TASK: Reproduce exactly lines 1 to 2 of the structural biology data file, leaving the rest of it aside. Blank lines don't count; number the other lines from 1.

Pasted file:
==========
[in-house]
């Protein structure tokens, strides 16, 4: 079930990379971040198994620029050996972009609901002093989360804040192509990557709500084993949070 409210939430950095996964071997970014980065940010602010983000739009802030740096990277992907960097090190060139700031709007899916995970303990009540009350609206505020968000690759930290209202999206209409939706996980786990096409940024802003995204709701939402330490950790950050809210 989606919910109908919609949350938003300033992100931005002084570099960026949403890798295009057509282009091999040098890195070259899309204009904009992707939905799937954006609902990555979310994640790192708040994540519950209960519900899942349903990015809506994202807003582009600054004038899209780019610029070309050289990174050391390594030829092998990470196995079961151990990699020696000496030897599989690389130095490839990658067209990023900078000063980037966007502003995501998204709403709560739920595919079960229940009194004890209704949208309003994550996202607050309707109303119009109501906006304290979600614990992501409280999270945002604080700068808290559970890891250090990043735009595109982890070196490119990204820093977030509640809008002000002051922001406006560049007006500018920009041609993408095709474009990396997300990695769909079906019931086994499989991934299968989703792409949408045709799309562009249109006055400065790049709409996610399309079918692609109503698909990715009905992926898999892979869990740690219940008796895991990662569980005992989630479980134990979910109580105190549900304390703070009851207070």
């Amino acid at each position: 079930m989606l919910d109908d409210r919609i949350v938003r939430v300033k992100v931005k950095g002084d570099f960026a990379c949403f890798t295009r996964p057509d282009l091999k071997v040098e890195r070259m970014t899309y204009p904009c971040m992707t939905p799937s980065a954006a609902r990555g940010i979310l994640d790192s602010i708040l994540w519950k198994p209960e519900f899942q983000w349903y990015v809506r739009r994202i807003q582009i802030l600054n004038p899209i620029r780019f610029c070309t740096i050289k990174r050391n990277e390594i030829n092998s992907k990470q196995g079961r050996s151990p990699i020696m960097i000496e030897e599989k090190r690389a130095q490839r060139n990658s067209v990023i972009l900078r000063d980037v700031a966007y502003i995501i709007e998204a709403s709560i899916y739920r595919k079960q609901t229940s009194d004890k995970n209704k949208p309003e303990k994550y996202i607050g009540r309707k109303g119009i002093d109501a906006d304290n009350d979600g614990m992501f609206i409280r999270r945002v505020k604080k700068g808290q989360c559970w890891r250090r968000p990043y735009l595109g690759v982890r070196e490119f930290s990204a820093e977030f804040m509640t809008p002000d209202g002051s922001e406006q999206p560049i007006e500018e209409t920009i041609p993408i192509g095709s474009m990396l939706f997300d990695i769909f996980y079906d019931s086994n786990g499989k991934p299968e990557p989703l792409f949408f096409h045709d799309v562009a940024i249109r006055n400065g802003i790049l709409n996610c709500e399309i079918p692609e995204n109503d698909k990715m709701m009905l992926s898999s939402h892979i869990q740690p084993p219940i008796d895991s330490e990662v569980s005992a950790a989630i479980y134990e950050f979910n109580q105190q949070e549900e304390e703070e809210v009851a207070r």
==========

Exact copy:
[in-house]
């Protein structure tokens, strides 16, 4: 079930990379971040198994620029050996972009609901002093989360804040192509990557709500084993949070 409210939430950095996964071997970014980065940010602010983000739009802030740096990277992907960097090190060139700031709007899916995970303990009540009350609206505020968000690759930290209202999206209409939706996980786990096409940024802003995204709701939402330490950790950050809210 989606919910109908919609949350938003300033992100931005002084570099960026949403890798295009057509282009091999040098890195070259899309204009904009992707939905799937954006609902990555979310994640790192708040994540519950209960519900899942349903990015809506994202807003582009600054004038899209780019610029070309050289990174050391390594030829092998990470196995079961151990990699020696000496030897599989690389130095490839990658067209990023900078000063980037966007502003995501998204709403709560739920595919079960229940009194004890209704949208309003994550996202607050309707109303119009109501906006304290979600614990992501409280999270945002604080700068808290559970890891250090990043735009595109982890070196490119990204820093977030509640809008002000002051922001406006560049007006500018920009041609993408095709474009990396997300990695769909079906019931086994499989991934299968989703792409949408045709799309562009249109006055400065790049709409996610399309079918692609109503698909990715009905992926898999892979869990740690219940008796895991990662569980005992989630479980134990979910109580105190549900304390703070009851207070």